The Seventh Circuit has recently considered whether surveillance evidence can be relied upon in deciding ERISA-governed disability claims. Marantz v. Permanente Med. Group, Inc. Long Term Disability Plan, 2012 WL 2764792 (7th Cir. July 10, 2012), involved a de novo review of the claim determination. The claimant was a pulmonologist who developed back pain. After paying benefits for about four years, the claim administrator began to look more closely at the claim, and its investigation included surveillance. As the Seventh Circuit described it:

The surveillance video shows Dr. Marantz running across a busy street in heeled boots; shopping at Home Depot, Neiman Marcus, Loehmann’s, and Nordstrom Rack; lifting heavy items into her car; riding a stationary bike in a group exercise class at a health club; and, after the second day of the evaluation, shopping at a fur store and Petco. The investigators followed Dr. Marantz for five days, but only recorded activity on three of those days. Dr. Marantz testified that one of the surveillance days was unusual in that she was hosting a friend who was visiting Chicago from out-of-town.

Dr. Marantz argued that surveillance was “inherently unreliable.” The Seventh Circuit disagreed, but identified several situations when surveillance “is of limited utility”: “when the recorded data does not conflict with the applicant’s self reports of limitations, or when the surveillance catches limited bursts of activity that might be anomalous.”

The First Circuit has also expressed the same notion more simply: “weight given to surveillance in these sorts of cases depends both on the amount and nature of the activity observed.” Maher v. Massachusetts Gen. Hosp. Long Term Disability Plan, 665 F.3d 289, 295 (1st Cir. 2011).

Marantz held that the activities caught on tape were inconsistent with Dr. Marantz’s statements about what she could and could not do. Marantz also held that, because she engaged in these inconsistent activities after she had worked in her part-time job or had spent several hours in rigorous physical therapy, the activity “cannot be explained by a ‘good days/bad days’ scenario.”

Because the devil is in the details on these kind of issues, a discussion of other Circuits’ evaluation of surveillance evidence is in order.

Caught Red-Handed

The most obvious situations in which surveillance is valuable evidence is when a claimant is caught on tape doing something that he or she (or her doctor) said she could not do. Some concrete examples of this can be found readily.

Marantz described in detail how the surveillance showed that Dr. Marantz had not been truthful:

According to Dr. Marantz, she is unable to work full time and when she arrives home from work she is exhausted. She also claims that if she works for more than four or five hours a day, she must increase her pain medication and needs a day to recuperate. Yet on December 1, for example, she left her home at 8:00 a.m., drove half an hour to the hospital, gave a presentation and left the hospital at noon. She then drove to a Costco near her home, purchased groceries which she then lifted from the bottom of the cart into the trunk of her car. In fact, the surveillance video shows her bending into her cart, twisting and lifting into the car nine times and then bending into the cart another eight times to gather items into a bag which then requires two hands and a big tug to maneuver into the trunk. (R. 161, Ex. 11, 1 of 3 at 23:30 to 28:30). Fifteen minutes later, the investigators filmed Dr. Marantz leaving Petco and lifting an almost twenty-pound case of dog food out of the cart and into her car, followed by a seventeen-pound bag of dry dog food, and then another heavy item that required two hands to lift. Id. At the end of it all, she is seen heaving a heavy-looking large black purse over her shoulder. Id. Next, she drove to the post office, retrieved her mail and drove home, arriving just before 2:00 p.m.—a full six-hour day filled with work, driving, walking, pushing, bending, twisting, and heavy lifting. The very next day, Dr. Marantz left her home at 7:05 a.m., and drove to a hospital to give another presentation, after which she drove to Woodfield Mall where she shopped for several hours before returning home just before 2:00 p.m. Rather than resting after a full day on December first, Dr. Marantz spent seven hours the next day working, sitting, walking, standing, shopping, and driving without showing any signs of pain or discomfort.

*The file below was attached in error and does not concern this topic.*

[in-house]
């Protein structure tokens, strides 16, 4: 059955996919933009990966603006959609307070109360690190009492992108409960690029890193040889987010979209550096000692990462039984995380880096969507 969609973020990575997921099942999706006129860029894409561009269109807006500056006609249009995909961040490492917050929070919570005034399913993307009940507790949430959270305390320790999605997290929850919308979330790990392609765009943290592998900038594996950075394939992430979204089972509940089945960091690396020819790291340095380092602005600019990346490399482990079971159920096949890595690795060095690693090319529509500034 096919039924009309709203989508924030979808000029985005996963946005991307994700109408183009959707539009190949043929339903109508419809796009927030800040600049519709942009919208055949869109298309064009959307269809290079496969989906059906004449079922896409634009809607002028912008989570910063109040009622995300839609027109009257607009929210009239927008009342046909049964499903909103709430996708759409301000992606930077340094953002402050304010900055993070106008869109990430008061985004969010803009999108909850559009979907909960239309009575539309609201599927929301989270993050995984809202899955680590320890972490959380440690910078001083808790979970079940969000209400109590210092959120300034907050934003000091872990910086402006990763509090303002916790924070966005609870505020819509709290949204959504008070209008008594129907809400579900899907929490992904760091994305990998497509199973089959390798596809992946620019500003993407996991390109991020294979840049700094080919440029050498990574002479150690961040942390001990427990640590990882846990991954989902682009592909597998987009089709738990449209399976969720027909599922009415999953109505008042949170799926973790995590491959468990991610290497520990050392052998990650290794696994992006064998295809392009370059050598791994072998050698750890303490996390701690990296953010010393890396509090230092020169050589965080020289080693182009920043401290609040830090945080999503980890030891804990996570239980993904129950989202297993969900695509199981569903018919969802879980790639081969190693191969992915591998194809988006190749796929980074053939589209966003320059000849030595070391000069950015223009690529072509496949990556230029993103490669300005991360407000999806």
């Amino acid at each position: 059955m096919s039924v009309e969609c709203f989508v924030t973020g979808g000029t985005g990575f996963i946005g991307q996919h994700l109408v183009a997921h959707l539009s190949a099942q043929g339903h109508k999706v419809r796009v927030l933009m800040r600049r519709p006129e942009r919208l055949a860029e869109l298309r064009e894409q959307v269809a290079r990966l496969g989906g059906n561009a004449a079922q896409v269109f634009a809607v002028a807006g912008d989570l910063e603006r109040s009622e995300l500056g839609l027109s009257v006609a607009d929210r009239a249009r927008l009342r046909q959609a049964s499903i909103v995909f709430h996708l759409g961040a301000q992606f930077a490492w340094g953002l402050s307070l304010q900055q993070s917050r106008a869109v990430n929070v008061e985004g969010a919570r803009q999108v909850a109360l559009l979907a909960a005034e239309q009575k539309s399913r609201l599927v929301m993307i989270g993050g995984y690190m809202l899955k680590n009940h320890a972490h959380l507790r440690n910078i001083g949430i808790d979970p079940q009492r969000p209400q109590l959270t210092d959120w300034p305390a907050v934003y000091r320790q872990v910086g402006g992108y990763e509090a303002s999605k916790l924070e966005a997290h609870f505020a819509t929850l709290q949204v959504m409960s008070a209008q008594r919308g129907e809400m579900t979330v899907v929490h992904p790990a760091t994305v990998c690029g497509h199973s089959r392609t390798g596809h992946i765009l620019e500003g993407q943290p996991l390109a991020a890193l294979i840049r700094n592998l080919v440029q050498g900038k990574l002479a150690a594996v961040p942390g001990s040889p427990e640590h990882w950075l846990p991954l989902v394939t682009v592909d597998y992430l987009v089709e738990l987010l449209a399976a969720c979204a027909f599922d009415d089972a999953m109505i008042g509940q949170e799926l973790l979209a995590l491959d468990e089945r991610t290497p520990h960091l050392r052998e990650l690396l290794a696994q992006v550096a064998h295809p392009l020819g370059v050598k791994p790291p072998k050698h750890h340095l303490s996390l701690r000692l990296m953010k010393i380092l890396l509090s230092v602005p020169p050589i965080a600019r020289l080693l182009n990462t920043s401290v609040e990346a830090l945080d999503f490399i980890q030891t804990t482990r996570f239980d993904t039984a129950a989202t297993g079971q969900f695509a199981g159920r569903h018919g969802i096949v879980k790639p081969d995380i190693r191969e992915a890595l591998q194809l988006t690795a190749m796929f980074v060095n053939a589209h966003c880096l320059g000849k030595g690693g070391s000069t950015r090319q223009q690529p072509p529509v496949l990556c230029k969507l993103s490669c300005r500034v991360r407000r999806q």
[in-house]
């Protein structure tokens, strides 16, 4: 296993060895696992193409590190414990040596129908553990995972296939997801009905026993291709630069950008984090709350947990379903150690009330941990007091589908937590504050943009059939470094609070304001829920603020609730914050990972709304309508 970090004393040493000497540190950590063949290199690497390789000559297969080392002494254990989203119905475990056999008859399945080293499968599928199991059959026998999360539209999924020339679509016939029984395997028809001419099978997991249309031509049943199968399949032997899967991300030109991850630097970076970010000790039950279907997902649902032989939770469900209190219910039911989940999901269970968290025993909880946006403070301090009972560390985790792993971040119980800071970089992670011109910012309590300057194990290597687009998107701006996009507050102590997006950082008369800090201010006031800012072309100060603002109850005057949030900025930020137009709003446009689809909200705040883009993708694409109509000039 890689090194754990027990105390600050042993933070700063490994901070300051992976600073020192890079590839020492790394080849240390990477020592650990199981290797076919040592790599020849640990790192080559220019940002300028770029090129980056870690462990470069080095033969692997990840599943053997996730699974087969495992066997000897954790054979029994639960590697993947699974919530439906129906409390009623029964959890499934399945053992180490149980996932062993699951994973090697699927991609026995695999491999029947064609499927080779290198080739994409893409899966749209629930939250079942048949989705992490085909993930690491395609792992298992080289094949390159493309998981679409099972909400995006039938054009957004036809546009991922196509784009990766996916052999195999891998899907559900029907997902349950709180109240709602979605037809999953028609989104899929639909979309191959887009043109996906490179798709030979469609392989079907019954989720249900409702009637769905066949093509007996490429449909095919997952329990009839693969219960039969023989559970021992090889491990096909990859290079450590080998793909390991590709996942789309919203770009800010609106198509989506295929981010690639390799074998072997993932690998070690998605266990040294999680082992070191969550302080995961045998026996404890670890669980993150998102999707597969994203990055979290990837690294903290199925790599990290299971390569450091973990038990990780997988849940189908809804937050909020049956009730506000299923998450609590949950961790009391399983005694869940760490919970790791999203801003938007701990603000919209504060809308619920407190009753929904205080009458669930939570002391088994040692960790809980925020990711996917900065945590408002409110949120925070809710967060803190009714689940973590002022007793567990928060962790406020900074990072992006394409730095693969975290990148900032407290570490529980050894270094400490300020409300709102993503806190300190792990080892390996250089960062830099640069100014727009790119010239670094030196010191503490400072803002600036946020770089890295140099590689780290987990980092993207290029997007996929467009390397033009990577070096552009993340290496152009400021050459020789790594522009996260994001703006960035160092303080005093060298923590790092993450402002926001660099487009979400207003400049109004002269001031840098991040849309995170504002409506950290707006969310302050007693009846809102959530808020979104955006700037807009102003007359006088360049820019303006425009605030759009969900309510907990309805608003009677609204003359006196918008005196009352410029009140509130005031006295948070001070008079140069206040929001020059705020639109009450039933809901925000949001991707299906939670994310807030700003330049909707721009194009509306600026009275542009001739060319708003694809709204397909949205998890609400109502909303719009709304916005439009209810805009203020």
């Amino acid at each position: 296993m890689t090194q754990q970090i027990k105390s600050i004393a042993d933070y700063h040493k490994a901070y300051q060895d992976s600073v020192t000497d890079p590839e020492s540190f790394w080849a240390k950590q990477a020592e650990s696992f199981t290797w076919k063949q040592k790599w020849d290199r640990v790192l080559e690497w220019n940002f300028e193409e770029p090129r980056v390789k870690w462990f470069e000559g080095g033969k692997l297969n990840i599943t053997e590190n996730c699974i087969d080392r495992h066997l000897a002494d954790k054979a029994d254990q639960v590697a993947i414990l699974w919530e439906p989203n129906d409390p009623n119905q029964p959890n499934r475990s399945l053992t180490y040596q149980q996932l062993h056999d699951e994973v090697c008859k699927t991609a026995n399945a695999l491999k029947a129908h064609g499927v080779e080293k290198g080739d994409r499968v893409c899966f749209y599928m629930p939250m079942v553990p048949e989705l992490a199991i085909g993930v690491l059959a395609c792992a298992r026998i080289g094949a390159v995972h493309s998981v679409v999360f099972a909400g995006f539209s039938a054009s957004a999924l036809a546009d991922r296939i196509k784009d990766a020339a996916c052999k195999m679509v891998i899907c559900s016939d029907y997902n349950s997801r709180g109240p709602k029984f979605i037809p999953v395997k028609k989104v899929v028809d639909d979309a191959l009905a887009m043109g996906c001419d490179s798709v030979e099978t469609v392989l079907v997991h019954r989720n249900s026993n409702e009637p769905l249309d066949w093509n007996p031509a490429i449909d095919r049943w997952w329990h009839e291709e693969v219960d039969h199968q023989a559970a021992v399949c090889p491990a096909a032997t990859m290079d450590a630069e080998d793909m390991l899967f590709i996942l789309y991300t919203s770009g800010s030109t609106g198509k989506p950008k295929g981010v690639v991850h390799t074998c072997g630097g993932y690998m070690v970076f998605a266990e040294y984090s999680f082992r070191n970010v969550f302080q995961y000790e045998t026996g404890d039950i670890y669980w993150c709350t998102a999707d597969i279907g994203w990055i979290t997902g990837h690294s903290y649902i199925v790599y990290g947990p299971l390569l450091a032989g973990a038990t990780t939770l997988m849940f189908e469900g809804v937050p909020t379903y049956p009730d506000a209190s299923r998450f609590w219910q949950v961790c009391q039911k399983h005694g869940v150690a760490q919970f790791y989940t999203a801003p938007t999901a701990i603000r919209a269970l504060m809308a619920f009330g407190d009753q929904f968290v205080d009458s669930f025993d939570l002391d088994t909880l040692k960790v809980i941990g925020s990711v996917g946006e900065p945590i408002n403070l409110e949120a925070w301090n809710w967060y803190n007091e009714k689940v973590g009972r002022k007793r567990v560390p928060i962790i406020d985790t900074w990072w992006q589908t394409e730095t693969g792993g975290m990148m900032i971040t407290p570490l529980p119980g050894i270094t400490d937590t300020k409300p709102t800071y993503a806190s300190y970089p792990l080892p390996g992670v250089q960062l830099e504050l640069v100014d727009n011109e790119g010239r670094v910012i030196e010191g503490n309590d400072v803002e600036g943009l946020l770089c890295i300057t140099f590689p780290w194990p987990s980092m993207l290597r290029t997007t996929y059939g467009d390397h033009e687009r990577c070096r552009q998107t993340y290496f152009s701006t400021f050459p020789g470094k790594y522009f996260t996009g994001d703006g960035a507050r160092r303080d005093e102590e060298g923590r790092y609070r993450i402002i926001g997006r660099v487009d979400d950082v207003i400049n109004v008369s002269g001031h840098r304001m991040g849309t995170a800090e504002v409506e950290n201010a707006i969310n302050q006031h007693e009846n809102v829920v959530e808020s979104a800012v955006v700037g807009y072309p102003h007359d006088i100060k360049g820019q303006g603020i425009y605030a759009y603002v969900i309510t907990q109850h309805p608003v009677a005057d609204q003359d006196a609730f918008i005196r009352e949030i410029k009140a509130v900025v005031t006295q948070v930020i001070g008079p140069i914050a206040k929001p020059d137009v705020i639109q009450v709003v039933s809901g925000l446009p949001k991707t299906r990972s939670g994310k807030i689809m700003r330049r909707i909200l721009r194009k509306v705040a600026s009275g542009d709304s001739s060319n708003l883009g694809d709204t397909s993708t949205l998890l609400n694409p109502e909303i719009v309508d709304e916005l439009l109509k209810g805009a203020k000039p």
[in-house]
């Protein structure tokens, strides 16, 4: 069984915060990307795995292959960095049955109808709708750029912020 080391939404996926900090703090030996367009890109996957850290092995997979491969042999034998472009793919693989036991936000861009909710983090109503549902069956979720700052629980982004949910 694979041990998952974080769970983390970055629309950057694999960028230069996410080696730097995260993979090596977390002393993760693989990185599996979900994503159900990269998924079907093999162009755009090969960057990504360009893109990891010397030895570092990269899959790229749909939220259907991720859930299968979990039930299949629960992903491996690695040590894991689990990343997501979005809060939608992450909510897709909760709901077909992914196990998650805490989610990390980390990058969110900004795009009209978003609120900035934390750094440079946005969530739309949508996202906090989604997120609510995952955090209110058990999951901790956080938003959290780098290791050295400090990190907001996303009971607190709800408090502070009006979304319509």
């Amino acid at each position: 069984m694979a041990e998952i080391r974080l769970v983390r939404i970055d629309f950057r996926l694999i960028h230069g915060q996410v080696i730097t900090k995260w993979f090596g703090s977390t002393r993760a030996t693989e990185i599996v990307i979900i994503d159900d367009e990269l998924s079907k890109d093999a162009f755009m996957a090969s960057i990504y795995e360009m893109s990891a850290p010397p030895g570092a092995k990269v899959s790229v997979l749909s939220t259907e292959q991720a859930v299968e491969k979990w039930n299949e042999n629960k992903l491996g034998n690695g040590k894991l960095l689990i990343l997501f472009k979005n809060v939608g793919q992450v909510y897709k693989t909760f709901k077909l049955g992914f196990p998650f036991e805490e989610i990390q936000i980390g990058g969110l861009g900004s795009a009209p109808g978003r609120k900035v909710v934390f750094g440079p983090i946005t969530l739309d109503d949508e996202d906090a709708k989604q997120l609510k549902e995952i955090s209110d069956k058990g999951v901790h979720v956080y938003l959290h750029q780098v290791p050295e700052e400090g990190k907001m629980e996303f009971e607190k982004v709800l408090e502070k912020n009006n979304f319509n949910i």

Despite two full days of activity, the next day, December 3, 2004, Marantz left her home at 7:30 a.m., drove to downtown Chicago and worked at the Illinois Department of Public Health for approximately four hours and then met a friend for lunch at 1:00 p.m. She sat at a table in the restaurant for about half an hour without exhibiting signs of discomfort. After lunch, Dr. Marantz drove her friend around Chicago until at least 3:00 p.m. when the investigators lost track of her. The investigators returned to her home by 3:30 and did not see her return by the time they ended surveillance at 4:00 p.m. Throughout her more than eight-hour day, she carried a large black purse and exhibited no visible signs of pain or discomfort.

See also Green v. Union Sec. Ins. Co., 646 F.3d 1042, 1052 (8th Cir. 2011) (“Union’s surveillance disclosed Green was capable of engaging in activities that his treating physicians did not believe he could perform”); Rose v. Hartford Financial Services Group, Inc., 268 Fed.Appx. 444 (6th Cir.2008) (the claimant asserted she could lift no more than three to four pounds, but was observed lifting a 37.5 pound bag of dog food).

 Not really inconsistent

Care must be taken to ensure that the activities seen are really inconsistent with claims, as Maher v. Massachusetts Gen. Hosp. Long Term Disability Plan, 665 F.3d 289, 294-95 (1st Cir. 2011) explains:

[A]t every stage of Maher’s administrative appeal, Liberty and Partners’ reviewing doctors emphasized the inconsistency between her self-reported limitations and the surveillance video. It is not apparent to us that any such inconsistency exists.